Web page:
At its next meeting on Monday, town council is expected to approve spending $15,000 on improvements to nearly 20 acres of marshy and wooded land that is about to become part of the Sackville Waterfowl Park.
The town is planning to erect a small cairn telling visitors that the land was willed to Sackville by long-time resident Daniel Lund who died in 2013 at the age of 92.
The town is also planning to restore a cobblestone trail that Lund built and create a small visitor parking lot just off Squire Street.
During last week’s council meeting, town manager Jamie Burke said the land was bequeathed to the town under the Ecological Gifts Program — a federal scheme that provides tax breaks to donors. He added the town will seek approval for this first phase of improving the property from Environment Canada as soon as Sackville acquires full ownership of it.
If it approves the $15,000 in improvements, town council will be acting on the advice of the Sackville Waterfowl Park advisory committee which is planning celebrations in October to mark the park’s 3oth anniversary.
For earlier coverage, including a brief history of how the Waterfowl Park began, click here.
Lawn and order
Sackville councillors spent about 18 minutes last Tuesday discussing whether the town needs a bylaw, similar to a recent one passed in Moncton, requiring property owners to keep their lawns, weeds and grasses under 20 centimetres (eight inches) or face fines ranging from $140 to $2,100.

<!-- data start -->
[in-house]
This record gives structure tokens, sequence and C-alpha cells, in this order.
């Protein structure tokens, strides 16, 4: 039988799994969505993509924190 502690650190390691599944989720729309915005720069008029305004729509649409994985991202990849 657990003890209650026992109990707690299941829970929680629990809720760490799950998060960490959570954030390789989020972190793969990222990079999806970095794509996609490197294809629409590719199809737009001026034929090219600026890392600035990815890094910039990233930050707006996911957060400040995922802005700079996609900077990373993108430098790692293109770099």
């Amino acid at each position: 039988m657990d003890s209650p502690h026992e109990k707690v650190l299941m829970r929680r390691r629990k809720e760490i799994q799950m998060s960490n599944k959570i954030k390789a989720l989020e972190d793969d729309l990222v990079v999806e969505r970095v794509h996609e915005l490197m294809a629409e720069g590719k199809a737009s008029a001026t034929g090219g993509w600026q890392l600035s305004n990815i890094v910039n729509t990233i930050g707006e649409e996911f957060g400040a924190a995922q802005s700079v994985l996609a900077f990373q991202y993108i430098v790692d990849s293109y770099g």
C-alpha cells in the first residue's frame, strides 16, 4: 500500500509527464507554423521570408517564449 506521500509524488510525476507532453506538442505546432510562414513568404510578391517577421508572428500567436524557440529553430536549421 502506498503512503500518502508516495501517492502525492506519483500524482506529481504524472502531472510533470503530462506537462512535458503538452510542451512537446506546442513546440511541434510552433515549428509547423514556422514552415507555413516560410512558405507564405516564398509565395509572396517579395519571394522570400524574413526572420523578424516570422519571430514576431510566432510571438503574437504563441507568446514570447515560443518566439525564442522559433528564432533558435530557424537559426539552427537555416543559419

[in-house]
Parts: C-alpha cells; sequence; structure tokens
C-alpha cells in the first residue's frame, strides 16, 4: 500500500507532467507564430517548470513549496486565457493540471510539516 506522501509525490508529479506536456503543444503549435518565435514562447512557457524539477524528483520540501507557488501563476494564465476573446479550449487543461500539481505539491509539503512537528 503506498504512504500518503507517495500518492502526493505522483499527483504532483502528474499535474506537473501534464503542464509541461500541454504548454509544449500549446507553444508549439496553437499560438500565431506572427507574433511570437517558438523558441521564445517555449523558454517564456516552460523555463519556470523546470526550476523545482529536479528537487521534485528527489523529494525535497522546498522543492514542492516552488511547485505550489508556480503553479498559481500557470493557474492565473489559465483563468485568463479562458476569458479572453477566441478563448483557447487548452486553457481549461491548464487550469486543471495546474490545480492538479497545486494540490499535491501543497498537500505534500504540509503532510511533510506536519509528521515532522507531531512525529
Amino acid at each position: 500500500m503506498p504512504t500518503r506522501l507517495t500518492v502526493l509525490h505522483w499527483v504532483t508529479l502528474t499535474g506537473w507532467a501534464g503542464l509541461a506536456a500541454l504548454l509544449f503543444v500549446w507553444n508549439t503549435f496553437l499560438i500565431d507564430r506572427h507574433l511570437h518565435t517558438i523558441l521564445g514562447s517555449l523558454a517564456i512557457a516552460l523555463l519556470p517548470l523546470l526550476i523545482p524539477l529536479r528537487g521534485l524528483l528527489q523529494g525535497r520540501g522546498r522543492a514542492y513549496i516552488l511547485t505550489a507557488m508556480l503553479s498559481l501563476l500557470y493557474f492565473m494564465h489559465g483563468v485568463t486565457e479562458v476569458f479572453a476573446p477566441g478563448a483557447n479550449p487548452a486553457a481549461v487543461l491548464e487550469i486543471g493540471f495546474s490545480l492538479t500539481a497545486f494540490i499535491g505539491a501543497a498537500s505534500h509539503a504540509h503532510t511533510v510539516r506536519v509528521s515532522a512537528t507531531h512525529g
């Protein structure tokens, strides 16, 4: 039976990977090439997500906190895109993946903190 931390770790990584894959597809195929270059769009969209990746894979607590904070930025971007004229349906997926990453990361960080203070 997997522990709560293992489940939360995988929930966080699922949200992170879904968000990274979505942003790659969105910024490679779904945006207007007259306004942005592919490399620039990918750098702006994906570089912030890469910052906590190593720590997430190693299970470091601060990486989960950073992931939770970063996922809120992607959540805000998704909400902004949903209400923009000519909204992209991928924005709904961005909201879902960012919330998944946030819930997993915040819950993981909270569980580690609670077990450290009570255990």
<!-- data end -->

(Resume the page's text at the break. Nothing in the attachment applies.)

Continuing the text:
Councillor Joyce O’Neil brought the issue forward partly because of long dried grass at a home close to hers on Bridge Street.
“Our biggest fear out that way is that with all this dead grass, all you need is a cigarette flicked into that and the house is old, the grass has grown in underneath the verandah and to me it’s such a chance of that going up, catching on fire,” O’Neill said, adding that the lives of three small children are at risk in a house next door.
While O’Neil’s colleagues on council agreed that it might be worth discussing the issue further, Councillors Andrew Black, Megan Mitton, Michael Tower and Allison Butcher said such a bylaw isn’t necessary in Sackville.
“I know that lot of people are really bothered by long grass,” said Councillor Butcher adding that it might contribute to the presence of rodents and ticks. However, she added, there are already ticks everywhere.
“I think that a well-manicured, perfectly groomed golf course-looking lawn is environmentally really awful,” Butcher said. “It’s not good for our world, it’s not good for butterflies, it’s not good for bees.”
She said the town bylaw on unsightly premises should cover cases in which people aren’t looking after their properties.
“I think that there are lots of beautiful properties that don’t have lawns mowed and probably don’t own a lawnmower,” Butcher concluded.
In the end, CAO Phil Handrahan promised that staff would prepare a background report on the issues involved in controlling tall grass in case council wants to have further discussion about passing a bylaw to regulate it.
To listen to what was said at last week’s meeting about the issue, click here. (The discussion starts within 30 seconds of the beginning of the meeting.)